Tom Perez and the DNC have got some nerve to sit Stacey Abams at the head of the kid’s table, burying one of the most impressive, accomplished and recognizable Black women in America at the end of a so-called “keynote” video that used local leaders to highlight the party’s supposed diversity without giving those leaders any real time to actually present themselves, and that aired at 9 PM on Tuesday — an hour before the networks start airing the convention.
Sure, the party wants to highlight the ones to watch in the years ahead. Many of the local leaders many Americans saw — “met” would be too strong a word for the 5 to 15 second cuts from pol to pol, like a nerdier version of the celebrity “Imagine” video — for the first time tonight will hopefully go on to truly lead the Democratic party and push it forward on progressive issues that should be the foundation of our democratic and Democratic future.
But leaving Abrams two minutes at the end of this montage wasn’t a way to showcase a star in the party but a way to put her back in her place—to make plain that she’s not part of the party’s leadership now. Even as the 77-year-old Joe Biden offers himself as a “bridge” to a more diverse future, the sidelining of Abrams shows the party’s need for a real reckoning, not just on policy but also on how they prioritize Black female candidates, especially those in the south. From the Georgia governors race to the South Carolina senate primary all the way through the presidential primary, Democratic leadership is still clearly uncomfortable putting their full support behind non-white and non-male candidates.
No disrespect to her Democratic colleagues — mostly city council members and state legislators — but Stacey Abrams is by far the most accomplished of the individuals with whom she shared screen time in a format that seemed to be more about showing pictures of the supposed diversity that’s coming soon to the national stage rather than actually giving any of the people in those pictures the time to truly introduce themselves. Good luck saying anything more than who you are and maybe a couple of platitudes in less than two minutes.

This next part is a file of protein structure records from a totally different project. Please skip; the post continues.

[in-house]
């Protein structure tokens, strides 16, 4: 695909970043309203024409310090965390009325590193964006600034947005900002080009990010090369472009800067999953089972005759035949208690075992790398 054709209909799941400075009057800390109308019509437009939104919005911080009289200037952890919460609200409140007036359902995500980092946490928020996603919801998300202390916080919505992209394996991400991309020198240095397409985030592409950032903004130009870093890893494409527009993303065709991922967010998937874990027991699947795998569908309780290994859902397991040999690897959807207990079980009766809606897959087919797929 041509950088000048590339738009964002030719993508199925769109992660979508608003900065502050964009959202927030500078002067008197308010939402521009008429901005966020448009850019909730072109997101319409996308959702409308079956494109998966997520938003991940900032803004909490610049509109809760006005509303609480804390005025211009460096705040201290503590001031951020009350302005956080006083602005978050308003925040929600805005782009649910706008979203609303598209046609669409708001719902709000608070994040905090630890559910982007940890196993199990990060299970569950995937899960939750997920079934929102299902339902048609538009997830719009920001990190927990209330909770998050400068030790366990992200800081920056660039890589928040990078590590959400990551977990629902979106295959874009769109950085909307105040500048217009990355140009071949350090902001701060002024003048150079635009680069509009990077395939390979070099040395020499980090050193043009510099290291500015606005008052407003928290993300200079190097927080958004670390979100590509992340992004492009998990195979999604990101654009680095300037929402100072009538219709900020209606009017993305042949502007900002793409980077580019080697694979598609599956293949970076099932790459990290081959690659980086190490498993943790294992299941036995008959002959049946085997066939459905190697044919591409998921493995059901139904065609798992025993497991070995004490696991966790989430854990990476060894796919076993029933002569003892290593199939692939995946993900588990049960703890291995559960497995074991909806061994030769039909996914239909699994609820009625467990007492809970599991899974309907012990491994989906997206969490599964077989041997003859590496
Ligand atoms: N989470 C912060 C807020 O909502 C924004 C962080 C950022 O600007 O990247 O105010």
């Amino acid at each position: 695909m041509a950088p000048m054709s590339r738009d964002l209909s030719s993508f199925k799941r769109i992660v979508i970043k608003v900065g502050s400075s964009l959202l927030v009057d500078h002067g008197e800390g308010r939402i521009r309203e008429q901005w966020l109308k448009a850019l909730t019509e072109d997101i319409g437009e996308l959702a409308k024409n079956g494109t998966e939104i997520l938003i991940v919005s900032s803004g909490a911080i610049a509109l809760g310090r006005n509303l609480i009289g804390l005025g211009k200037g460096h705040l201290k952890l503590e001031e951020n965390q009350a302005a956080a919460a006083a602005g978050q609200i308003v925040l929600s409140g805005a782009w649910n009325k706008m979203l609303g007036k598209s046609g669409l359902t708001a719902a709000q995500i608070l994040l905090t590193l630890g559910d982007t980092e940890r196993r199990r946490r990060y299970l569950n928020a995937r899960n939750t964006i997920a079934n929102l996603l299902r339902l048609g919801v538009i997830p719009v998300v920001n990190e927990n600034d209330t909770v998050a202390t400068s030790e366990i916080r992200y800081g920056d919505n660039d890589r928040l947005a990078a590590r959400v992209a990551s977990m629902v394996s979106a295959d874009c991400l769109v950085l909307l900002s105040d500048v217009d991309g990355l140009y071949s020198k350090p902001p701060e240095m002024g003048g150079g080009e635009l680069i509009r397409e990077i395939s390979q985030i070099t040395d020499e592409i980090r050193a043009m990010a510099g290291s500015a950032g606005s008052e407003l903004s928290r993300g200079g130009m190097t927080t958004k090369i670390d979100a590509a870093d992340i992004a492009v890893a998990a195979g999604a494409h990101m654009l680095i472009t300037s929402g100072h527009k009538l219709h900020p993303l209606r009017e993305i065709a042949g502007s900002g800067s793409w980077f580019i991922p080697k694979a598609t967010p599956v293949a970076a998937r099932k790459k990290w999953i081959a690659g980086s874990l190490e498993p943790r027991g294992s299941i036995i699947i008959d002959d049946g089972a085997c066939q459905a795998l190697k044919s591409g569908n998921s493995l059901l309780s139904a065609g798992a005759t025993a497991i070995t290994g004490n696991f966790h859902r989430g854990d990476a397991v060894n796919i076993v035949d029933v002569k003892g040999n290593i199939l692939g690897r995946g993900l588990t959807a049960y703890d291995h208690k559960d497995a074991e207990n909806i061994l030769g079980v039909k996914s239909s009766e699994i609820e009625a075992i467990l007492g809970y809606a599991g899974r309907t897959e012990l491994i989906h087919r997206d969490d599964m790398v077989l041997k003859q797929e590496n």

It’s notable that one of the other politicians in the video is a former Abrams intern. Rep. Sam Park of Georgia. He is indeed a rising star, but the visual of the two of them on the same virtual stage at this point in their careers is not just inaccurate but insulting — or at least it should be if we are being honest about the history of sexism and anti-Black racism in this country and even within the Democratic party.
Are Democrats really saying that the woman who founded Fair Fight and Fair Count has the same political future as first and second term city council members? That the woman who has raised millions upon millions of dollars for candidates across the country should be mentioned in the same breath as someone who has been in office for a shorter period of time than most people spend in college? That the woman who built a voting-rights infrastructure across 20 states and almost single handedly contextualized the severity of the Census crisis should be sat at the kid’s table?
Again, no disrespect to the newcomers, but the placement of Abrams — not very long after she was considered for, and made the case for herself, as Biden’s running mate — feels like a direct message to ambitious and accomplished Black women everywhere who state what they want: “Play by our rules and wait your turn. Do not create your own paths for success, organization, coalition building, fundraising, or much of anything else.”
For far too long the Democratic Party has half-heartedly asked Black candidates what they can do for them. But just as James Baldwin warned, we need a party that will ask, “What can we do with you?” Abrams did not wait for the DNC to assist her in her nationwide pursuit of democracy and equity, and now she is being punished for her success. One need only to rewatch her State of the Union rebuttal last year to know she has mastered the art of the awkward speech into the void.
Yes, the Democratic Party deserves a victory lap about the selection of Kamala Harris as the vice presidential nominee. Similarly, the party took victory laps after the election and reelection of Barack Obama, and let’s look at where that got us—a pendulum swing to perhaps the most anti-Black president of the last century.
The DNC has never dealt with the structural inequities that exist within the organization and the party, which leaves us with a montage of a few rising stars and one whose light they are trying to dim.